The Katusha rider, who recently won the Tour de Romandie, attacked his breakaway companions with 23km to go to ride away with the stage victory on the Imola Autodrome.
Despite race leader Alberto Contador attacking on the final climb, he could not distance any of his rivals.
Fabio Aru (Astana) could not immediately respond when the Maglia Rosa made his move 150m from the top of the Tre Monti, but the peloton brought back the Spaniard to keep the general classification at status quo. Contador holds a three second lead over Aru, with his team-mate Mikel Landa 46 seconds back. Richie Porte is 12th, 3min 9sec back after receiving a two-minute penalty on Stage 10 for taking a wheel from Orica-GreenEDGE's Simon Clarke when he punctured.
“The terrain wasn’t ideal for an attack, but sometimes you just go on instinct: it depends on whether you feel good or not. Today was very hard, much harder than yesterday, with 50km less. I’m feeling better each day, and the bruising on my legs is getting better. A thousand things can still happen. It may look easy, but there is still a very long way to go.” - Alberto Contador
After the controversy of Stage 10 of the Giro d’Italia, Stage 11 was a much more subdued affair with a lumpy 153km from Forli to Imola. The race split on the first climb of the day, the Passo del Trebbio, with a group of 11 riders holding a 15 second advantage on the peloton over the summit of the climb.
The group - Carlos Betancur, Matteo Montaguti (Ag2r La Mondiale), Franco Pellizotti (Androni - Sidermec), Diego Rosa (Astana), Marek Rutkiewicz (CCC Sprandi), Beñat Intxausti (Movistar), Ruben Fernandez (Movistar), Ryder Hesjedal (Cannondale - Garmin), Ilnur Zakarin (Katusha) and Steven Kruijswijk (LottoNL - Jumbo) - steadily increased their lead until they had over three minutes with 80km to go.
It was BMC Racing who were present at the front of the peloton, hoping the stage could be one for former world champion Philippe Gilbert.
The race culminated with four laps of a 15km circuit which took in part of the Imola Grand Prix course and featured the four kilometre long Tre Monti climb.
As the kilometers dipped below 50km to go the breakaway clung to a 1min 18sec lead. Their advantage shrunk to just 43 seconds with 43km to go before the diminshed peloton eased off to allow them to draw it back out to a minute and a half on the second lap .
Individual pursuit world champion Stefan Kung (BMC) attacked and went solo in no man’s land, forcing Orica-GreenEDGE to make their way to the front of the peloton with 30km to go. Kung’s move came to nought by the time the race hit the penultimate lap.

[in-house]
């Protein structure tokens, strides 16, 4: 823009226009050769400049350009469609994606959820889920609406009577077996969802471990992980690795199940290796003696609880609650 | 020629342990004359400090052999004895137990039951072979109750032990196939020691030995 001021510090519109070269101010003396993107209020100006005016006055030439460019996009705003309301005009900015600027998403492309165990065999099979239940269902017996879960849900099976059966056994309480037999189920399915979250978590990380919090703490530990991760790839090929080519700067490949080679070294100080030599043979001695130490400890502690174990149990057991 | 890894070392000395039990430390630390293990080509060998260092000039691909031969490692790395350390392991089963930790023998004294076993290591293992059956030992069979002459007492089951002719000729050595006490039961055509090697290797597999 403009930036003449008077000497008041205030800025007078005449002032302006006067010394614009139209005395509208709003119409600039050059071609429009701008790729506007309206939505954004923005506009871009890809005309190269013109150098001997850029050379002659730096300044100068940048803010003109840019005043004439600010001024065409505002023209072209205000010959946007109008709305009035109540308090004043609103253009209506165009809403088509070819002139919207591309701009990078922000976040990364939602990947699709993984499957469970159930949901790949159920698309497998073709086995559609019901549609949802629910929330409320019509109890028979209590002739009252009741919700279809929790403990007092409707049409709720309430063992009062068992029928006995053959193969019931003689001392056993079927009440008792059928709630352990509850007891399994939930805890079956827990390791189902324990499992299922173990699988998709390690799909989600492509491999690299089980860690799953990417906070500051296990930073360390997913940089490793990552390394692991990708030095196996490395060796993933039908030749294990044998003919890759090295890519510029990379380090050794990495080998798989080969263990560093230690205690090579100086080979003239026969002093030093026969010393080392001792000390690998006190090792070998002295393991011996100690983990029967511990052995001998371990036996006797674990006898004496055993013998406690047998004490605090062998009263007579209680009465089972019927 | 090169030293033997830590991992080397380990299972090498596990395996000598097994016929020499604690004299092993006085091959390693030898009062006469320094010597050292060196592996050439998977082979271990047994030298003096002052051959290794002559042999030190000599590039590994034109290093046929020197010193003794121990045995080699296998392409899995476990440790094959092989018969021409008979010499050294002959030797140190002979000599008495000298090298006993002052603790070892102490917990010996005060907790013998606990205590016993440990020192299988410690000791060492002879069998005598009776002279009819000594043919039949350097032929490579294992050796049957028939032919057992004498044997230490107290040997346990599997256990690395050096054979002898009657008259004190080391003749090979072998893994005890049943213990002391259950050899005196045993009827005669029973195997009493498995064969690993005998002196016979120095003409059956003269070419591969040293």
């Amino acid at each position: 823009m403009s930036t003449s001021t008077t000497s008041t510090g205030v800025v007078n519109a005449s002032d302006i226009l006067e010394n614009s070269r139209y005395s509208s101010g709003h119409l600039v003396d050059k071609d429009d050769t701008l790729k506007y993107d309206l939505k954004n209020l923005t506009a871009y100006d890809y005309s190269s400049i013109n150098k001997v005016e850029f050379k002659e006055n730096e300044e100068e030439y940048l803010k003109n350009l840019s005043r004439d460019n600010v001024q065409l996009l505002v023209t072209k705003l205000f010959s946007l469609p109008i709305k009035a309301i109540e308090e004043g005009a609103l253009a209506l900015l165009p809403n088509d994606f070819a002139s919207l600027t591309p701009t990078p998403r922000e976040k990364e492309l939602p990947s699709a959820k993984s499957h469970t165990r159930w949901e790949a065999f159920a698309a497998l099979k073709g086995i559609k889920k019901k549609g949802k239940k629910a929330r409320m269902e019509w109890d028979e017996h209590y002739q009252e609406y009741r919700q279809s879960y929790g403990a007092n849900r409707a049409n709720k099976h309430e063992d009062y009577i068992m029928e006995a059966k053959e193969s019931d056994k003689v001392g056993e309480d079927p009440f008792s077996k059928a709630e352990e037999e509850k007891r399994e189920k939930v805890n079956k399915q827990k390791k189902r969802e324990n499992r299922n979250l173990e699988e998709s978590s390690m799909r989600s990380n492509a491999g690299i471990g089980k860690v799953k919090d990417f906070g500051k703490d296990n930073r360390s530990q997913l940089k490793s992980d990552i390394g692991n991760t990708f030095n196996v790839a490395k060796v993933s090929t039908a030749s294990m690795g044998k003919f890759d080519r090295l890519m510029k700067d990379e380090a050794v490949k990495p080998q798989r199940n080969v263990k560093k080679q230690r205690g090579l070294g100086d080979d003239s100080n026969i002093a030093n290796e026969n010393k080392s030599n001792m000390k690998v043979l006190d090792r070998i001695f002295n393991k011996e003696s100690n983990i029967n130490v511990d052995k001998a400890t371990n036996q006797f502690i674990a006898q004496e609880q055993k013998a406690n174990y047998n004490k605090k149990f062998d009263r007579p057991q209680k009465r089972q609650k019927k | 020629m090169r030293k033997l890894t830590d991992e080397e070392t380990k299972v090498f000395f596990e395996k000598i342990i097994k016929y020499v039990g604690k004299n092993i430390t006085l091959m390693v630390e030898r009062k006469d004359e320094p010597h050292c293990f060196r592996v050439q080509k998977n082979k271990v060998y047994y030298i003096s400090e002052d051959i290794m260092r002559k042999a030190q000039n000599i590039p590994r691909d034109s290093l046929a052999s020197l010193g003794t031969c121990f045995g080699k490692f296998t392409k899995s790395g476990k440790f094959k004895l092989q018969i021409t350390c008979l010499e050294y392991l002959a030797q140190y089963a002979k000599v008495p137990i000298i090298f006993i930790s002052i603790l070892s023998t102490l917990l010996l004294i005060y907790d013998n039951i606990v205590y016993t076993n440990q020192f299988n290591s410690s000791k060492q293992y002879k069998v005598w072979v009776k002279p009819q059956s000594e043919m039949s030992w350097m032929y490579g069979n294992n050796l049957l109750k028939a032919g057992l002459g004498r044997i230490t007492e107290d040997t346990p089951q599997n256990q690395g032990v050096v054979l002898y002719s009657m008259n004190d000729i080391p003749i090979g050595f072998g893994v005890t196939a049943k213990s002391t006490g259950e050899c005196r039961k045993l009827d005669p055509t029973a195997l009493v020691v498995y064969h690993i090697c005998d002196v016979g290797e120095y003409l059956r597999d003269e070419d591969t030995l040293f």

Zakarin attacked his six remaining breakaway companions midway up the climb with 23km to go. Former Giro winner Hesjedal put in a major effort in the chase but received no assistance, meaning it was the last they would see of the 25-year-old Russian.
Further back, the wet and slippery roads were splintering the peloton, with Etixx-Quick-Step leader Rigoberto Uran crashing. However the Colombian was quick to return to the front of the peloton, which was still lead by Orica-GreenEDGE.
As Zakarin crested the climb for the final time he held a 1min 50sec gap on the peloton. With only eight kilometres remaining, the victory was certain to be his.
“I started the stage in good heart, and the breakaway riders worked well together. I made one attempt to get away, and at the second try, I made it. I learned a lesson in the stage that Intxausti won because that day I made the mistake of attacking too early. This time, I waited until the last moment. I still can’t believe that I won the Tour de Romandie, and now I’ve won a stage of the Giro. I have many emotions, and I’m very happy.” - Ilnur Zakarin
The young rider is in his first year in the WorldTour with Katusha. In 2009 he faced a two-year ban after testing positive for the anabolic steroid methandienone. On his return to racing he spent some time in the Professional Continental ranks with RusVelo before joining Katusha this season.
Stage 11: 153km, Forli - Imola
1 Ilnur Zakarin (RUS) Team Katusha 3hr 55min 08sec
2 Carlos Betancur (COL) AG2R La Mondiale 0:00:53
3 Franco Pellizotti (ITA) Androni Giocattoli
4 Benat Intxausti (ESP) Movistar
5 Diego Rosa (ITA) Astana
6 Steven Kruijswijk (NED) LottoNL-Jumbo
7 Ryder Hesjedal (CAN) Cannondale-Garmin
8 Maciej Paterski (POL) CCC Sprandi Polkowice 0:00:58
9 Philippe Gilbert (BEL) BMC Racing
10 Juan Jose Lobato (ESP) Movistar 0:01:02
1 Alberto Contador (ESP) Tinkoff-Saxo 46hr 54min 19sec
2 Fabio Aru (ITA) Astana 0:00:03
3 Mikel Landa Meana (ESP) Astana 0:00:46
4 Dario Cataldo (ITA) Astana0:01:16
5 Roman Kreuziger (CZE) Tinkoff-Saxo 0:01:46
6 Rigoberto Uran (COL) Etixx-Quick-Step 0:02:10
7 Giovanni Visconti (ITA) Movistar 0:02:12
8 Damiano Caruso (ITA) BMC Racing 0:02:20
9 Andrey Amador (CRC) Movistar 0:02:24
10 Leopold Konig (CZE) Sky 0:02:30